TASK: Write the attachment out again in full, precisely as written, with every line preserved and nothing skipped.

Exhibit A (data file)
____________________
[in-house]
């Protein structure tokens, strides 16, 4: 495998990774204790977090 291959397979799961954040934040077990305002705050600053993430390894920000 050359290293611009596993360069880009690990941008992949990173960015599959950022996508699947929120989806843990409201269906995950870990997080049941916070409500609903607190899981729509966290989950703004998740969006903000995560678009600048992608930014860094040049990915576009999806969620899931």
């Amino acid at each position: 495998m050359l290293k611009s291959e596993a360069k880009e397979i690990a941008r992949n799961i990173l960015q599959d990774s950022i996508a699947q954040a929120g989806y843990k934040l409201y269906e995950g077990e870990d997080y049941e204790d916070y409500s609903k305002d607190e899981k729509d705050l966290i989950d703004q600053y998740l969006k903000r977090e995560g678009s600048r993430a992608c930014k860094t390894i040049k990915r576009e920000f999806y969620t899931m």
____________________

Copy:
[in-house]
């Protein structure tokens, strides 16, 4: 495998990774204790977090 291959397979799961954040934040077990305002705050600053993430390894920000 050359290293611009596993360069880009690990941008992949990173960015599959950022996508699947929120989806843990409201269906995950870990997080049941916070409500609903607190899981729509966290989950703004998740969006903000995560678009600048992608930014860094040049990915576009999806969620899931």
């Amino acid at each position: 495998m050359l290293k611009s291959e596993a360069k880009e397979i690990a941008r992949n799961i990173l960015q599959d990774s950022i996508a699947q954040a929120g989806y843990k934040l409201y269906e995950g077990e870990d997080y049941e204790d916070y409500s609903k305002d607190e899981k729509d705050l966290i989950d703004q600053y998740l969006k903000r977090e995560g678009s600048r993430a992608c930014k860094t390894i040049k990915r576009e920000f999806y969620t899931m």